Yeti Holdings is a global designer, retailer, and distributor of outdoor products. The Austin, Texas-based company has more than 800 employees based in seven countries. While it does not own or operate manufacturing facilities, it partners with those who do. As of November 2022, its products were manufactured in the United States, China, Malaysia, Mexico, the Philippines, Poland, Taiwan, Thailand, and Vietnam.
“Through the continuation of our ESG work, we deepened the connection between our core business operations and our ESG goals,” says Matt Reintjes, chief executive officer. “We built stronger relationships with our suppliers to better understand the scope of our supply chain’s environmental impact.”
How does Yeti manage its carbon footprint?
The company joined the Science-Based Target Initiative this month, which uses the best technologies to meet the goals of the Paris climate agreement. It says that its Scope 3 emissions tied to its supply chain represent 99% of its total emissions and include those associated with product materials, third-party manufacturing, and waste management. Because Yeti is rapidly growing, its Scope 3 emissions also increased by 32% from 2020 to 2021.
Most immediately, it wants to trim that to 27% a year. To do so, it is working with several peer groups and conducting energy and environmental audits — specifically at the ‘drink ware’ units in china. “Through this collaboration, we can expedite the assessment process, deepen supplier relationships, and accelerate our suppliers’ climate action strategies. We anticipate integrating insights from these audits when engaging with other facilities in our supply chain in the future,” the company says in its 2022 sustainability statement.
It is also collaborating with experts on implementing new renewable energy strategies at its headquarters and among its suppliers. To that end, it says it is progressing. Its Scope 1 and 2 emissions tied to its operations and the fuels it buys from others are falling. Its goal is to decrease those emissions by half and to buy 100% renewable electricity for its US facilities. In 2021, 68% of the electricity it consumed at its US locations came from green sources. Those efforts, combined with buying renewable energy credits, helped it cut its Scope 2 (what it buys from others) emissions by 62% between 2020 and 2021.
However, its Scope 1 emissions at its operations increased by 10%. It attributed to that increased growth and the use of fleet vehicles. It notes that its Scope 1 emissions represent less than 1% of its total greenhouse gas emissions.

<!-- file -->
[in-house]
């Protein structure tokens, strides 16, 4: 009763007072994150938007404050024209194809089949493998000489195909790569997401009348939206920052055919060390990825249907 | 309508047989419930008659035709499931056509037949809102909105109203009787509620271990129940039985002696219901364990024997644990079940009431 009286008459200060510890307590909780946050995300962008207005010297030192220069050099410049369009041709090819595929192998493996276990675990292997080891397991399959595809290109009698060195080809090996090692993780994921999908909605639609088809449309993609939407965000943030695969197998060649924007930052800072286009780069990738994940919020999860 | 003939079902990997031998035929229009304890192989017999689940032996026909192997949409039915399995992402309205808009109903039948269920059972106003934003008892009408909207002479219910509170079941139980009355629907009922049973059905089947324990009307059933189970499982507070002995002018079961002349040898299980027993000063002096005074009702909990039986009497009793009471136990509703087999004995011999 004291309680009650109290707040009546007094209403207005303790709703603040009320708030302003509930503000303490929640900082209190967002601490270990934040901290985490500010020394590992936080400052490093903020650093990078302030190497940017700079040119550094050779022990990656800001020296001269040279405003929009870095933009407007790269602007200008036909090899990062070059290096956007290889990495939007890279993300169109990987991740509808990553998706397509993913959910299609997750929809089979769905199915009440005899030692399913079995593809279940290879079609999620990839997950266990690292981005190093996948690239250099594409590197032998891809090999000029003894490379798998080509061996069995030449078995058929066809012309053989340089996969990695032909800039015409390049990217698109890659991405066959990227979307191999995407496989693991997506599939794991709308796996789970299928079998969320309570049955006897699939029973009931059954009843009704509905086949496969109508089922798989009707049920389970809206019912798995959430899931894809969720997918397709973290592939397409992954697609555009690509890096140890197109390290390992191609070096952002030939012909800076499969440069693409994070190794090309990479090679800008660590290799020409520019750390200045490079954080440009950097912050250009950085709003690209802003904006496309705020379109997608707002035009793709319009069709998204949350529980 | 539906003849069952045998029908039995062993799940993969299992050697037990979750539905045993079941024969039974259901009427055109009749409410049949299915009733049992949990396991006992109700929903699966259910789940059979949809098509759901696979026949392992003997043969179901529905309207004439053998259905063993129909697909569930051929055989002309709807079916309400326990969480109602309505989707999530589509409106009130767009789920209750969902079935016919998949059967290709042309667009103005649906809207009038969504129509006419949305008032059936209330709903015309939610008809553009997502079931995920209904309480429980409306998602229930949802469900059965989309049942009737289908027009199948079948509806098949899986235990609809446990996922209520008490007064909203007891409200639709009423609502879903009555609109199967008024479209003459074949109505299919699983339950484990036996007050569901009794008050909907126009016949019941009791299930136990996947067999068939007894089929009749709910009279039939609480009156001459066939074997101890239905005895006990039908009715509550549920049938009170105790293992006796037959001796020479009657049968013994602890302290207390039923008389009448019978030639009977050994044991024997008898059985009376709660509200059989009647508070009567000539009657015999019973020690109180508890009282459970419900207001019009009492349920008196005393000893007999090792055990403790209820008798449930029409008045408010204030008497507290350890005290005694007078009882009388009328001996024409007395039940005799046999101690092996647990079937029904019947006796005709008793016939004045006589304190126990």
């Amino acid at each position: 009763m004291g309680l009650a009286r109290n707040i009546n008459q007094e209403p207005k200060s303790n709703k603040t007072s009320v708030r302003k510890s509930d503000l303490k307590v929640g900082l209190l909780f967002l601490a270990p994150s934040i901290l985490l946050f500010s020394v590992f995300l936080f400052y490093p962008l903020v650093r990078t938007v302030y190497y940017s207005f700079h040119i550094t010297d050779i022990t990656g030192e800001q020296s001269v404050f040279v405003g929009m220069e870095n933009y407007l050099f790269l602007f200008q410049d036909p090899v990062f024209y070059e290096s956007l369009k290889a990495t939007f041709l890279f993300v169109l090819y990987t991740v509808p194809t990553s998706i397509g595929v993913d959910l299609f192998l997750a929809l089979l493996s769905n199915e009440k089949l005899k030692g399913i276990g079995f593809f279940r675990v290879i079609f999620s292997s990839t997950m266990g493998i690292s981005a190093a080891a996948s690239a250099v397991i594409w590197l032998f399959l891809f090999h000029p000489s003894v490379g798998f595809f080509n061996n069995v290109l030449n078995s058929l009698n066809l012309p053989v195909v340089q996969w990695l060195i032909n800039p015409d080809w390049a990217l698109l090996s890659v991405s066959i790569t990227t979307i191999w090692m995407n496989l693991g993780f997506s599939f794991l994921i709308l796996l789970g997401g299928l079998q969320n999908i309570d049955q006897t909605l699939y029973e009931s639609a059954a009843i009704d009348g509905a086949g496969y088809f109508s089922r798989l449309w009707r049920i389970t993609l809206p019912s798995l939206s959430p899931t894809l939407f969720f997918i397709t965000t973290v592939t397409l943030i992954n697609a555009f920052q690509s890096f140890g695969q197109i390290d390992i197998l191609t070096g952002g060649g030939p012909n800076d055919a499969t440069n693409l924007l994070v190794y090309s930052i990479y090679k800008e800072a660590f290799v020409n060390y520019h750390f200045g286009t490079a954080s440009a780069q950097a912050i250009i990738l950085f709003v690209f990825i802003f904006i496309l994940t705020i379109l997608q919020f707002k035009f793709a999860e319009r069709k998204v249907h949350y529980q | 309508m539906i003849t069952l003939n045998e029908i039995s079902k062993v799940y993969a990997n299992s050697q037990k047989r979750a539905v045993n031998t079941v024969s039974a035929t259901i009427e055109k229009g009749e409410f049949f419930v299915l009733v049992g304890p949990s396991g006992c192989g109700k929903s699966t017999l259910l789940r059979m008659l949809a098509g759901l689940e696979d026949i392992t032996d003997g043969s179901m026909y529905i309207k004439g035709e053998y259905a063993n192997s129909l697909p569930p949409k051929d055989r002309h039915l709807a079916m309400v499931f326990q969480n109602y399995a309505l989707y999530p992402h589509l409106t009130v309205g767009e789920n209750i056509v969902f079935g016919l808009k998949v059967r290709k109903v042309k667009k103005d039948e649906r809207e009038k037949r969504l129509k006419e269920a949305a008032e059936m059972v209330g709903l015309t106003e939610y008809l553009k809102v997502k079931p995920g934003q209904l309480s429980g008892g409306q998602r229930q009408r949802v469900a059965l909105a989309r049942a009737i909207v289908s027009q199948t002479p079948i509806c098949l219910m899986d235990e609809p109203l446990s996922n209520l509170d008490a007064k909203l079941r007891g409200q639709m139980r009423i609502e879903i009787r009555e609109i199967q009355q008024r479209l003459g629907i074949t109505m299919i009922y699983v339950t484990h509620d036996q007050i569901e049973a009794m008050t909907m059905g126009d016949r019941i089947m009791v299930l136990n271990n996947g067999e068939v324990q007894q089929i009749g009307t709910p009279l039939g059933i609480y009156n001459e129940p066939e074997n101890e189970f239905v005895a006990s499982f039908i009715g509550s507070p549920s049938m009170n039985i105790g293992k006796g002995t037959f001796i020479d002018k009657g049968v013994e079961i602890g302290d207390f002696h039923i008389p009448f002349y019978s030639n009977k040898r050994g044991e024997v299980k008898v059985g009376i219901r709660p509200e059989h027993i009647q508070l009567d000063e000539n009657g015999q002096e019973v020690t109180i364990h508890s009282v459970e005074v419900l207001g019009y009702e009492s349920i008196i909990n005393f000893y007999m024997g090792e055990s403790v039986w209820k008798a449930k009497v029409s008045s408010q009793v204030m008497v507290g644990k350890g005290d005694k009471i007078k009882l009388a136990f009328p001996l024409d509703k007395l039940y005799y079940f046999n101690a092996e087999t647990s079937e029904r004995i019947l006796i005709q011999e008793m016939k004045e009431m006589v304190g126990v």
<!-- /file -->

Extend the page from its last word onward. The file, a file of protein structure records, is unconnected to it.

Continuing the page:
What about the materials that Yeti uses to design its products?
Besides deploying energy efficiency techniques and renewable energy, the company is working with its suppliers to develop more environmentally friendly materials. Specifically, it is consulting with the Sustainable Apparel Coalition, Textile Exchange, Ellen MacArthur Foundation, and the Global Fashion Agenda to understand the energy, emissions, water, waste, and circularity profile of the materials it uses. Therefore, it created a scorecard to prioritize materials, especially those used in apparel. The aim is to use materials that can be recycled.
For example, it converted Yeti hats, hard brims, and short and long-sleeve t-shirts from virgin polyester to recycled polyester. As a result, its GHC emissions will fall substantially.
Moreover, the regulatory landscape is pushing companies to use safer chemicals. In that regard, the company has removed long-chain PFAs chemicals from all products. PFAs are an broad umbrella group that hosts about 5,000 chemicals. They are called “forever chemicals” because they do not easily break down and remain in the body. Hence, a fierce effort is underway for more oversight. In the movie “Dark Waters,” the protagonist Rob Bilott sues DuPont and reveals that its chemical — a subset of ‘PFAs’ — is contaminating drinking water supplies for residents of the Ohio Valley.
According to the U.S. Environmental Protection Agency, PFAs can be found in cookware, pizza boxes, and stain repellants. Exposure to PFAs could lead to low birth weights, weakened immune systems, and reduced fertility — on top of causing cancer. “Forever chemicals” have now been detected in nearly 2,800 communities, including 2,411 drinking water systems and 328 military installations, according to the Environmental Working Group. It says that more than 200 million Americans have been exposed to PFAs and that roughly 30,000 companies could be discharging those chemicals into the air and water.
Yeti is also using product packaging that is recyclable, reusable, and compostable. “Our packaging material mix has remained consistent since we began reporting that information in our 2021 ESG Report: 89% of our packaging is fiber-based (including corrugated boxes), 5% plastic, 3% metal, and 3% other materials … When assessing end-of-life options for our packaging in 2021, we found that 97% of our packaging by weight is recyclable due to fiber-based boxes being the majority of our packaging.”
Yeti designs products that last a long time. But it is also committed to the circular economy. To avoid sending its products to landfill, it works with third-party logistics providers to implement next-best-use solutions, including product donations, recycling, and waste-to-energy options. As a result, in 2021, it avoided sending 310,000 pounds to a landfill. And it will continue to conduct waste audits and expand data collection.